What Technologies Have Been Used to Kill People, and Why?

Topics: World War II, World War I, Lethal injection Pages: 5 (1690 words) Published: November 30, 2011
What technologies have been used to kill people, and why?

Killing technology has been on show during the major wars in the 20th century; and the killing rate increased drastically in the last century. During 20th century major developments took place in gas weapons, small arms, large guns and weapons of mass destruction which were in use during World War 1 and World War 2. Killing was not seen as an objective in war however, it was seen as being a more humane method and to make war shorter. The First World War was described as “chemists’ war” due to the improvement in gas warfare; the Second World War described as “physicists’ war” due to the development of weapons of mass destruction. Some technologies or practices that were developed for the purpose of killing during warfare have been introduced into capital punishment or personal protection. [1], [2]

During the Great War the poison gas was one of the most feared weapons even though it was machine guns that ultimately killed the largest number of people. These gases comprised of lethal elements like phosgene and chlorine; it was a major component in First World War and was very widespread which gave many people the view that it was “the chemists’ war”. One of the advantages of gas attack compared to the conventional artillery was that hiding in the trenches alone wasn’t an option anymore. Though there was no instant death with poisonous gases it would leave anyone in heavy contact with it in agony for days. In order to counter the poison gas effect many countries had come up with gas masks, it significantly reduced the number of casualties however, the soldiers who were not able to use the masks were often left in distress and they would eventually die. Poisonous gases was a terrifying weapon however its impact rather like the tank isn’t obvious, during the war it only caused 3% of the fatalities. The use of lethal gases would be further used in wars again for killing of civilians and also for capital punishment. [1], [2], [7]

There have been times over the last century where the government have innovated or developed new technology to eliminate a large number people from the population. There are examples in the Great War where the Ottoman Empire killed large numbers of (estimated 1.5 million) Armenians during their deportation from their central Anatolin territories. The Japanese killed 100-300,000 Chinese soldiers after their capture of Nanking. These genocides were mostly performed by shooting via conventional weapons such as small arms. [1]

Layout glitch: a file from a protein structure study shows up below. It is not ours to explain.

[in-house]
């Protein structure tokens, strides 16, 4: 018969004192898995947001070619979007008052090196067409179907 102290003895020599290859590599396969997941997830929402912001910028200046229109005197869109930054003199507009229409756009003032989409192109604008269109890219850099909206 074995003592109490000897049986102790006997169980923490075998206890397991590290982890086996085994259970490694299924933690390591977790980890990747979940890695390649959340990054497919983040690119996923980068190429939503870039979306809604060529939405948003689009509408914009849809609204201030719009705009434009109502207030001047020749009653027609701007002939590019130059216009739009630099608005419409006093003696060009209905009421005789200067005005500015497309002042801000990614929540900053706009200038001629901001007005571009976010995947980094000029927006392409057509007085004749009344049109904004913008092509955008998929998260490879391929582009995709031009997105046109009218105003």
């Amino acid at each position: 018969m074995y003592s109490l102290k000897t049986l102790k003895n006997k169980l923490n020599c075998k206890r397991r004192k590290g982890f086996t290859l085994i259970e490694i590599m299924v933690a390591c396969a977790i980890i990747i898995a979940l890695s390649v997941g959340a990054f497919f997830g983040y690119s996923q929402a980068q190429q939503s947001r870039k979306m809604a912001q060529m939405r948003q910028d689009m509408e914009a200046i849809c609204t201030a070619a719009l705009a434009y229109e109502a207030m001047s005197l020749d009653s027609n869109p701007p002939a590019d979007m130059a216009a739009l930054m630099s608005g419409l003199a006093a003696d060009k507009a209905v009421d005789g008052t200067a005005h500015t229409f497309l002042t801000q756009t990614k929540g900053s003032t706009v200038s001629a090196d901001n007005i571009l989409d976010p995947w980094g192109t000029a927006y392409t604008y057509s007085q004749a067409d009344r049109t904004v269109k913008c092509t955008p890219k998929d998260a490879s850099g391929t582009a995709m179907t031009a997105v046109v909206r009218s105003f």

One of the practices developed during the Second World War and perhaps the most well known by the Nazi is the use of gas chambers. These gas chambers were used within the extermination camp as part of Action T4 program which was aimed at eliminating German people who were deemed physically and mentally disabled ("judged incurably sick, by critical medical examination") and people who opposed the Nazi principles. During the Holocaust these gas chambers were modified to host large numbers of Jews as a part of Nazi policy of genocide. They used hydrogen cyanide based pesticide called Zyklon B to poison the people in the gas chambers of their extermination camps and it became a central symbol of the Holocaust. Zyklon B gas chambers were not the only method used by Nazi for mass execution; for the first large scale killing (nearly 1.3 million) of Jews, in areas of Poland and Soviet Union conventional small arms methods were used by small killing squads. Carbon monoxide was the first gas used to kill people; it was available from the engine exhaust and its main advantage was that the killers didn’t have the direct task of killing. This technology had already been put on use to kill thousands of handicapped Aryans by 1942. However, these technologies didn’t symbolise the Holocaust as did the Zykon B. The use of gas to mass killing is to remove the element of direct human involvement in the process and also to make it more...
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